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A Debt Collector’s Burden of Proof

Debt collectors: making a mockery of the justice system since whenever. [via Consumer Law & Policy Blog]

Crowdsourced New Car Buying Advice

Buying a new car isn’t my idea of a smart financial decision, but if you insist, there are a few things you should be sure to ask before you sign anything. Jalopnik asked its readers for suggestions, and picked the top ten. Here are the first five:

  1. How much is the car after fees and licensing?
  2. What’s the warranty coverage? Are there any perks like free maintenance?
  3. Has the car been damaged?
  4. Can I have a test drive?
  5. Is that [price] the best you can do?

Read Ten Important Questions To Ask When Buying A New Car at Jalopnik for the full list.

(photo: http://www.flickr.com/photos/27889738@N07/6959019615/)

Why the Hell Are People Posting Pictures of Debit Cards on Twitter?

Twitter account @NeedADebitCard collects pictures of debit and credit cards that people post to Twitter. Seriously? I’m guessing these people aren’t on top of their Facebook privacy settings, either, which makes them sitting ducks for identity thieves.

People, don’t be stupid. If you have to take pictures of your debit and credit cards, put them in the same place you keep your sex tapes.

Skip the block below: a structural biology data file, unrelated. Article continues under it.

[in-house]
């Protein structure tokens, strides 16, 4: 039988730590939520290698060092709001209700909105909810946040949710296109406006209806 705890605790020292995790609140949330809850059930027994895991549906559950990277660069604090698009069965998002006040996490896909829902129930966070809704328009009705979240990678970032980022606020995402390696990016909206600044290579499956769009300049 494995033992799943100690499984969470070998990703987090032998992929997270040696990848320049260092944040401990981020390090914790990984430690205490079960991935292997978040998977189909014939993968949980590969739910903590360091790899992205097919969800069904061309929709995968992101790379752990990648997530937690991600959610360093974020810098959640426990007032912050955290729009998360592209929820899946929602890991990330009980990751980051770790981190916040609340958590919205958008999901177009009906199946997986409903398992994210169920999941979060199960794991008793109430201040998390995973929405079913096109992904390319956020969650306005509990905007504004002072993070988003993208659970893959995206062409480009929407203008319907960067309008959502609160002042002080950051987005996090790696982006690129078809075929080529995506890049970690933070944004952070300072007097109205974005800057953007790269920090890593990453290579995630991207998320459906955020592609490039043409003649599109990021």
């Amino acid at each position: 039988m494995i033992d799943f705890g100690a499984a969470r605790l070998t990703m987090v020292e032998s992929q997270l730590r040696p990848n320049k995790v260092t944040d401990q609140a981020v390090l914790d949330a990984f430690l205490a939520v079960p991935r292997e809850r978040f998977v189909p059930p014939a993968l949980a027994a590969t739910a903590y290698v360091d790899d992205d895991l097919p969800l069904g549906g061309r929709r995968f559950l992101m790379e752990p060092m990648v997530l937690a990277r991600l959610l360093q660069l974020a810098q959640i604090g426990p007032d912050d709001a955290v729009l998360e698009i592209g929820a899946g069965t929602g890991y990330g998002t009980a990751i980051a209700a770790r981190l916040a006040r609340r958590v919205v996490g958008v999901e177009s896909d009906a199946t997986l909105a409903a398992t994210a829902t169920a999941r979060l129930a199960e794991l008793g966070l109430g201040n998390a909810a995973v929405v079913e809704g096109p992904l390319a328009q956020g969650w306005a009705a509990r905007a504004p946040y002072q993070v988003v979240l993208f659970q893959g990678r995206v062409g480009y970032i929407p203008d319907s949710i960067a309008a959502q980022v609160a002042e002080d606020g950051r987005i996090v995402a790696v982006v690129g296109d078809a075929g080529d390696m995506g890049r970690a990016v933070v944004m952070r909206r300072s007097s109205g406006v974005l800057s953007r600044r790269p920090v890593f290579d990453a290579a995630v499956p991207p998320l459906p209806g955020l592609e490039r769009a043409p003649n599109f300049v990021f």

[via BoingBoing]

Posters for the Economic Recession

NPR’s Planet Money put together a series of minimalist economic posters. Here’s one, but you should check out the rest.

Chicago Debt Collector Accretive Health Sued for Violating Patient Privacy Laws

What if the U.S. Debt Were Your Household Debt?

(Hat tip to Graham Martin.)

What the 1% Do

Another great infographic from the New York Times showing what the 1% do for a living. (Click to visit the interactive infographic.)

Don’t Let the Government Ruin the Internets

Congress wants to create a totalitarian internet with SOPA and PROTECT IP, two bills wending their way through the House and Senate. These bills are even dumber than Senator Klobuchar’s attempt to turn kids into criminals for uploading videos of themselves singing along with their favorite artists.

But hey, it’s Congress. And senators and representatives are proud Luddites who laugh in the face of “experts” who say these bills will break the internet! Hey, you probably wouldn’t understand the internet, either, if you had to read email like this.

If these bills go through, the internet will look more like cable TV: hundreds of channels, and nothing you want to watch.

(Thanks, BoingBoing!)

Citibank “Reaches Out” to Struggling Homeowners

When a bank tries to “reach out” to anyone, it is usually trying to accomplish one of two things: (1) selling more loans, or (2) trying to make itself look good. With its new HomeownerSupport.com, Citibank is apparently trying to do both. It’s kind of like a burglar putting up a Facebook page for his victims to “connect” with one another, talk about what wasn’t stolen, and share their upcoming vacation plans.

Customer service Twitter star Frank Eliason has his work cut out for him on this one.

Edit: I should point out that in yesterday’s post, I noted that federal district court Judge Jed Rakoff called Citigroup a “frequent offender” of securities laws.